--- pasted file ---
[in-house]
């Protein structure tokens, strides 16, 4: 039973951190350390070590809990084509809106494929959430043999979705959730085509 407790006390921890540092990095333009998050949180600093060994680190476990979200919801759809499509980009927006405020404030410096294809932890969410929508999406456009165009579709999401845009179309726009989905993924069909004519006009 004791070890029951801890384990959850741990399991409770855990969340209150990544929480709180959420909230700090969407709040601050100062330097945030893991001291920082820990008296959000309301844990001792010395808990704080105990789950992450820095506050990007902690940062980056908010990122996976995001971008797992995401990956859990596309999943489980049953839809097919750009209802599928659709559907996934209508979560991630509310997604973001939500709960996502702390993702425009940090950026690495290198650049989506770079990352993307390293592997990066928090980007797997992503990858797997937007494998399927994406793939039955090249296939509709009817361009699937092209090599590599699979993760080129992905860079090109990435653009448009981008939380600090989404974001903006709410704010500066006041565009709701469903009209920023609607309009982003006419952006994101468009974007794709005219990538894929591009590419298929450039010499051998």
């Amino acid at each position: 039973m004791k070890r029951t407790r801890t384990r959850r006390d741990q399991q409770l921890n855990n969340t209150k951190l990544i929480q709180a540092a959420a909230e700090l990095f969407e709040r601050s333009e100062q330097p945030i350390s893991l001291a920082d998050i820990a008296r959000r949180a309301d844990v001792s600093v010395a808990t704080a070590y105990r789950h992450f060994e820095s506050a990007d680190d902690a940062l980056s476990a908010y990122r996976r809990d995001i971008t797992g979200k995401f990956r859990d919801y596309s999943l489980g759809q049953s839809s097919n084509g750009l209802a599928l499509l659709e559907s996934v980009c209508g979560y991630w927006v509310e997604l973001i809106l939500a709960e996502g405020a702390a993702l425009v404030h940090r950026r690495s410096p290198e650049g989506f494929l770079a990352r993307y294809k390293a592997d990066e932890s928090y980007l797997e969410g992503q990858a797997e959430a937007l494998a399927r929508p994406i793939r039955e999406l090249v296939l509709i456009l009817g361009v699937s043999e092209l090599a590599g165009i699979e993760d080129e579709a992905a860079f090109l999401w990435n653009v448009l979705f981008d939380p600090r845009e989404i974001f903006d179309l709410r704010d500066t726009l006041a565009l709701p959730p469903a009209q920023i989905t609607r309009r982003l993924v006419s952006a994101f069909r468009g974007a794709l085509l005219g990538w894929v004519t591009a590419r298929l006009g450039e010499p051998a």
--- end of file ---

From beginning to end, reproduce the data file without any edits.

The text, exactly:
[in-house]
């Protein structure tokens, strides 16, 4: 039973951190350390070590809990084509809106494929959430043999979705959730085509 407790006390921890540092990095333009998050949180600093060994680190476990979200919801759809499509980009927006405020404030410096294809932890969410929508999406456009165009579709999401845009179309726009989905993924069909004519006009 004791070890029951801890384990959850741990399991409770855990969340209150990544929480709180959420909230700090969407709040601050100062330097945030893991001291920082820990008296959000309301844990001792010395808990704080105990789950992450820095506050990007902690940062980056908010990122996976995001971008797992995401990956859990596309999943489980049953839809097919750009209802599928659709559907996934209508979560991630509310997604973001939500709960996502702390993702425009940090950026690495290198650049989506770079990352993307390293592997990066928090980007797997992503990858797997937007494998399927994406793939039955090249296939509709009817361009699937092209090599590599699979993760080129992905860079090109990435653009448009981008939380600090989404974001903006709410704010500066006041565009709701469903009209920023609607309009982003006419952006994101468009974007794709005219990538894929591009590419298929450039010499051998």
């Amino acid at each position: 039973m004791k070890r029951t407790r801890t384990r959850r006390d741990q399991q409770l921890n855990n969340t209150k951190l990544i929480q709180a540092a959420a909230e700090l990095f969407e709040r601050s333009e100062q330097p945030i350390s893991l001291a920082d998050i820990a008296r959000r949180a309301d844990v001792s600093v010395a808990t704080a070590y105990r789950h992450f060994e820095s506050a990007d680190d902690a940062l980056s476990a908010y990122r996976r809990d995001i971008t797992g979200k995401f990956r859990d919801y596309s999943l489980g759809q049953s839809s097919n084509g750009l209802a599928l499509l659709e559907s996934v980009c209508g979560y991630w927006v509310e997604l973001i809106l939500a709960e996502g405020a702390a993702l425009v404030h940090r950026r690495s410096p290198e650049g989506f494929l770079a990352r993307y294809k390293a592997d990066e932890s928090y980007l797997e969410g992503q990858a797997e959430a937007l494998a399927r929508p994406i793939r039955e999406l090249v296939l509709i456009l009817g361009v699937s043999e092209l090599a590599g165009i699979e993760d080129e579709a992905a860079f090109l999401w990435n653009v448009l979705f981008d939380p600090r845009e989404i974001f903006d179309l709410r704010d500066t726009l006041a565009l709701p959730p469903a009209q920023i989905t609607r309009r982003l993924v006419s952006a994101f069909r468009g974007a794709l085509l005219g990538w894929v004519t591009a590419r298929l006009g450039e010499p051998a």